Protein phosphorylation is a reversible post-translational modification of proteins. In eukaryotes, protein phosphorylation functions in cell signaling, gene expression, and differentiation. It is also involved in DNA replication during the cell cycle, and the mechanisms that cope with stress-induced replication blocks. Compared to eukaryotes, prokaryotes use Hanks-type kinases and phosphatases for signal transduction.[39] Whether or not the phosphorylation of proteins in bacteria can also regulate processes like DNA repair or replication still remains unclear.[40]

Compared to the protein phosphorylation of prokaryotes, studies of protein phosphorylation in eukaryotes from yeast to human cells have been rather extensive. It is known that eukaryotes rely on the phosphorylation of the hydroxyl group on the side chains of serine, threonine, and tyrosine for cell signaling. These are the main regulatory post-translational modifications in eukaryotic cells but the protein phosphorylation of prokaryotes are less intensely studied. While serine, threonine, and tyrosine are phosphorylated in eukaryotes, histidine and aspartate is phosphorylated in prokaryotes, plants and non-plant eukaryotes. In bacteria, histidine phosphorylation occurs in the phosphoenolpyruvate-dependent phosphotransferase systems (PTSs), which are involved in the process of internalization as well as the phosphorylation of sugars.[41]

Protein phosphorylation by protein kinase was first shown in E. coli and Salmonella typhimurium but has since been demonstrated in many other bacterial cells.[42] It was found that bacteria use histidine and aspartate phosphorylation as a model for bacterial signaling transduction but in the last few years there has been evidence that has shown that serine, threonine, and tyrosine phosphorylation are also present in bacteria. It was shown that bacteria carry kinases and phosphatases similar to that of their eukaryotic equivalent but they have also developed unique kinases and phosphatases not found in eukaryotes.[41]


Abnormal protein phosphorylation has been implicated in a number of diseases, notably cancer, but also Alzheimer's disease, Parkinson's disease, and other degenerative disorders.

Tau protein belongs to a group of Microtubule Associated Proteins (MAPs) which, among several things, help stabilize microtubules in cells, including neurons.[43] Association and stabilizing activity of tau protein depends on its phosphorylated state. In Alzheimer's disease, due to misfoldings and abnormal conformational changes in tau protein structure, it is rendered ineffective at binding to microtubules and thus unable to keep the neural cytoskeletal structure organized during neural processes; in fact abnormal tau inhibits and disrupts microtubule organization and disengages normal tau from microtubules into cytosolic phase.[44] The misfoldings lead to the abnormal aggregation into fibrillary tangles inside the neurons, the hallmark of Alzheimer's disease. There is an adequate amount that the tau protein needs to be phosphorylated to function, but hyperphosphorylation of tau protein is thought to be one of the major influences on its incapacity to associate.[44] Phosphatases PP1, PP2A, PP2B, and PP2C dephosphorylate tau protein in vitro, and their activities have found to be reduced in areas of the brain in Alzheimer patients.[44][45] Tau phosphoprotein is three to fourfold hyperphosphorylated in an Alzheimer patient compared to an aged non-afflicted individual. Alzheimer disease tau seems to remove MAP1 and MAP2 (two other major associated proteins) from microtubules and this deleterious effect is reversed when dephosphorylation is performed, evidencing hyperphosphorylation as the sole cause of the crippling activity.[44]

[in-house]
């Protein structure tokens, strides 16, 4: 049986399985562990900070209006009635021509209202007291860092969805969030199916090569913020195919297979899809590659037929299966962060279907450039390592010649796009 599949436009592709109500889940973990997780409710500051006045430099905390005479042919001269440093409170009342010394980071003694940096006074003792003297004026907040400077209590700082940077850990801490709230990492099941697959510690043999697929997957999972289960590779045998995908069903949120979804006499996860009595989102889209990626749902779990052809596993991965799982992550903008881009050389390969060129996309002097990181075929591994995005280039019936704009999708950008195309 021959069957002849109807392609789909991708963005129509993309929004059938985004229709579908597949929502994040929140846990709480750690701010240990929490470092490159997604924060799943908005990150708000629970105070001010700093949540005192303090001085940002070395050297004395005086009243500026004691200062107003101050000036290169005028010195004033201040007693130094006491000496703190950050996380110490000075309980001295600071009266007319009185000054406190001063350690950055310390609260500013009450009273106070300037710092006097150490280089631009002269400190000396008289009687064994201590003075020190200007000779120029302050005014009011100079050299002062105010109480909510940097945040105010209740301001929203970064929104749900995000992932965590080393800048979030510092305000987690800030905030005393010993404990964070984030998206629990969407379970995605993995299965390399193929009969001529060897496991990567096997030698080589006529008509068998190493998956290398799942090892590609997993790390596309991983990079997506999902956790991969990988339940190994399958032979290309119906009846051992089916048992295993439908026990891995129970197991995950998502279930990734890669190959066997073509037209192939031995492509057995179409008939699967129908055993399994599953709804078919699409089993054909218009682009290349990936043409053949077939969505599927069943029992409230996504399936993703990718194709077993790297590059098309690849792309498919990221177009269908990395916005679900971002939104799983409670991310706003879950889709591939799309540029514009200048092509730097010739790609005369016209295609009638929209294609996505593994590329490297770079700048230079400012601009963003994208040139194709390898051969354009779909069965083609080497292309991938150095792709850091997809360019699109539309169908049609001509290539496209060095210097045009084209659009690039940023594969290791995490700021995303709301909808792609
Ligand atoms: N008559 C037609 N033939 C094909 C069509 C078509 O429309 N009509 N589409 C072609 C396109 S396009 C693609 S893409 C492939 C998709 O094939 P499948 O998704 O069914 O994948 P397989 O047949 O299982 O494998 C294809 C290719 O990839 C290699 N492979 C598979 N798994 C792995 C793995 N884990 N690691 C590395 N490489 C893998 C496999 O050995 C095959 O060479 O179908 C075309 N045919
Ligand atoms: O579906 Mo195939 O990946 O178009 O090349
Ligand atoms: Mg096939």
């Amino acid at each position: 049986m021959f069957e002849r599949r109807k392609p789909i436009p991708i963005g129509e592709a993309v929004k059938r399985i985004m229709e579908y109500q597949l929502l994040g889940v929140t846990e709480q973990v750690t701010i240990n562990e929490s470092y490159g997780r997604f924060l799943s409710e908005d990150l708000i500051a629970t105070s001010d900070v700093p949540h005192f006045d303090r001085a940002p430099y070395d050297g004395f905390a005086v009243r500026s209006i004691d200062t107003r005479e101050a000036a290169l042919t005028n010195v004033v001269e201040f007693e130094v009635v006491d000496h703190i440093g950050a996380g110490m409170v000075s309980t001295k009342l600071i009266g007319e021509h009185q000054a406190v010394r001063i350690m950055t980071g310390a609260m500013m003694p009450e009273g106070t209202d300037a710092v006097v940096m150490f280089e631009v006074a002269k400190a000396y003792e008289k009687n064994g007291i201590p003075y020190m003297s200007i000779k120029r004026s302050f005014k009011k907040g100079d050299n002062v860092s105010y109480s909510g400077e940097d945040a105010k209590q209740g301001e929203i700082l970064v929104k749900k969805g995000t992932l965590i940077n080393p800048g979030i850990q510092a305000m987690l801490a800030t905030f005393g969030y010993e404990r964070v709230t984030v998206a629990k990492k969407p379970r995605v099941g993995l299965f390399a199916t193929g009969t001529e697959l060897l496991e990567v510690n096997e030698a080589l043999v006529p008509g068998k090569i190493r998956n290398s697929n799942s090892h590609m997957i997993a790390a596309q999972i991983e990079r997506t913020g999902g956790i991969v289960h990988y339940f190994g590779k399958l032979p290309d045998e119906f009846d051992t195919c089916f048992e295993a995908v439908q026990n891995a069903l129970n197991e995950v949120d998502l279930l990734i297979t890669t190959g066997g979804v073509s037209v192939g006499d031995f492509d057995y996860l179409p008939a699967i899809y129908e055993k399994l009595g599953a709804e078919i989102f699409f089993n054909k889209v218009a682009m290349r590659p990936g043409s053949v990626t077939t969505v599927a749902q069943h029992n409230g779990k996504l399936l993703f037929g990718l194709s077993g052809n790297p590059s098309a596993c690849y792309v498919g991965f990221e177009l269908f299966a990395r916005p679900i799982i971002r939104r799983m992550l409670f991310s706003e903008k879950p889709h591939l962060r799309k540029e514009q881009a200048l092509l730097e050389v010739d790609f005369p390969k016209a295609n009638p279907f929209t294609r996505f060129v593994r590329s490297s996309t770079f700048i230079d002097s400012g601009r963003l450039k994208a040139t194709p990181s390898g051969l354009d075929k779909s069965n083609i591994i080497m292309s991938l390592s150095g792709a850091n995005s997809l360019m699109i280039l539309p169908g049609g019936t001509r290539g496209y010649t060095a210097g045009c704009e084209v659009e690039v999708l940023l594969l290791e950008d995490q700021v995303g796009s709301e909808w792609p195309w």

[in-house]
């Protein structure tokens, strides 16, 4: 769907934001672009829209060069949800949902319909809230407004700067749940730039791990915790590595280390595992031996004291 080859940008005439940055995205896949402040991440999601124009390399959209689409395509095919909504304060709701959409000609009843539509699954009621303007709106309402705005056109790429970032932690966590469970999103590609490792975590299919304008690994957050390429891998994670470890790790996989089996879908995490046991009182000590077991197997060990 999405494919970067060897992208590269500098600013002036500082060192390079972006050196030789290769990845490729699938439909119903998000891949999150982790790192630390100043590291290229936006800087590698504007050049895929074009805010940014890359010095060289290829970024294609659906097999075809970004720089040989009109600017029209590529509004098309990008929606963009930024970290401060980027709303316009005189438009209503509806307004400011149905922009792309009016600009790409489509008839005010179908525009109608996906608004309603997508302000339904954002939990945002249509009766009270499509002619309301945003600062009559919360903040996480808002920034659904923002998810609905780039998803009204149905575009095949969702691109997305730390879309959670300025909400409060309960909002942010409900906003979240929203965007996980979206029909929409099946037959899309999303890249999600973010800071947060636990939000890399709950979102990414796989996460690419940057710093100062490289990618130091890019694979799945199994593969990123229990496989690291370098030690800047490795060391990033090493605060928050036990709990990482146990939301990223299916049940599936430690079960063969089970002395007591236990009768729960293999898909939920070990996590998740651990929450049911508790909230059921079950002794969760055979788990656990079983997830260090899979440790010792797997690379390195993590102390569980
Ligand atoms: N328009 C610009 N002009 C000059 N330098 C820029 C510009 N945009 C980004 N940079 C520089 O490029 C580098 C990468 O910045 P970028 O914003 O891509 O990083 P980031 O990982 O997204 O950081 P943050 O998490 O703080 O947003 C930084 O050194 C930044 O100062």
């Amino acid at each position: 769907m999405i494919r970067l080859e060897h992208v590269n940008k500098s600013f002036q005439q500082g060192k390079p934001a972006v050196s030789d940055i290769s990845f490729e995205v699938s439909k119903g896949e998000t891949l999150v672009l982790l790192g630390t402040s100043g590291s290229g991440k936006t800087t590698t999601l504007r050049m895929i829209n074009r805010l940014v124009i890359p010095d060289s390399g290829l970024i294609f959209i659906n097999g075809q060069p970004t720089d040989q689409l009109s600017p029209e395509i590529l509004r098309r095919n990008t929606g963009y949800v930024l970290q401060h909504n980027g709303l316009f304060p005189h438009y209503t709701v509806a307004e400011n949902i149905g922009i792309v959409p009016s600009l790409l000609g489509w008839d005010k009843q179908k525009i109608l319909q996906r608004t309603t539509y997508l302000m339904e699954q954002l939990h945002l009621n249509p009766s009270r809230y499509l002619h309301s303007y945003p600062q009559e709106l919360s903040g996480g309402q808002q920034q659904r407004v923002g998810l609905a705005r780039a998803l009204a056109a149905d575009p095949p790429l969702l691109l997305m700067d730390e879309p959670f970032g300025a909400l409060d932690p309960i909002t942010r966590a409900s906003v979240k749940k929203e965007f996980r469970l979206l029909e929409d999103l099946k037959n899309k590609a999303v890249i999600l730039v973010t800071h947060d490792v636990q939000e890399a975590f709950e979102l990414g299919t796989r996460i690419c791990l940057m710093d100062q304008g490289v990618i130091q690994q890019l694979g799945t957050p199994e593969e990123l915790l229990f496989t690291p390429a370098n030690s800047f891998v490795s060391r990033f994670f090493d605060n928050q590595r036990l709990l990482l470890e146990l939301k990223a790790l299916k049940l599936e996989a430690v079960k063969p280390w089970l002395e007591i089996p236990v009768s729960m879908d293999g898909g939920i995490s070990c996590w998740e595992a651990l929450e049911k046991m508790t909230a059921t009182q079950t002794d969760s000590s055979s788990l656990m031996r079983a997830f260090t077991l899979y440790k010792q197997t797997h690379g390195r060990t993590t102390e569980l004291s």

Parkinson's disease[edit]

α-Synuclein is a protein that is associated with Parkinson's disease. This protein is coded by the PARRK1 gene and in its native form, α-Synuclein is involved in the recycling of the synaptic vesicles that carry neurotransmitters and naturally occurs in an unfolded form. Elevated levels of α-Synuclein are found in patients with Parkinson's disease, and there seems to be a positive correlation between the amount of the α-Synuclein protein present in the patient and the severity of the disease.

Phosphorylation of the amino acid Ser129 in the α-Synuclein protein has a profound effect on the severity of the disease. There seem to be correlation between the total α-Synuclein concentration (unphosphorylated) and the severity of the symptoms in Parkinson's disease patients. Healthy patients seem to have higher levels of unphosphorylated α-Synuclein than patients with Parkinson's disease. Moreover, the measurement of the changes in the ratio of concentrations of phosphorylated α-Synuclein to unphosphorylated α-Synuclein within a patient could be a potential marker of the disease progression

Phosphorylation of Ser129 is associated with the aggregation of the protein and further damage to the nervous system. Furthermore, the aggregation of phosphorylated α-Synuclein can be enhanced if a presynaptic scaffold protein Sept4 is present in insufficient quantities. It is important to note that direct interaction of α-Synuclein with Sept4 protein inhibits the phosphorylation of Ser129.[46][47][48]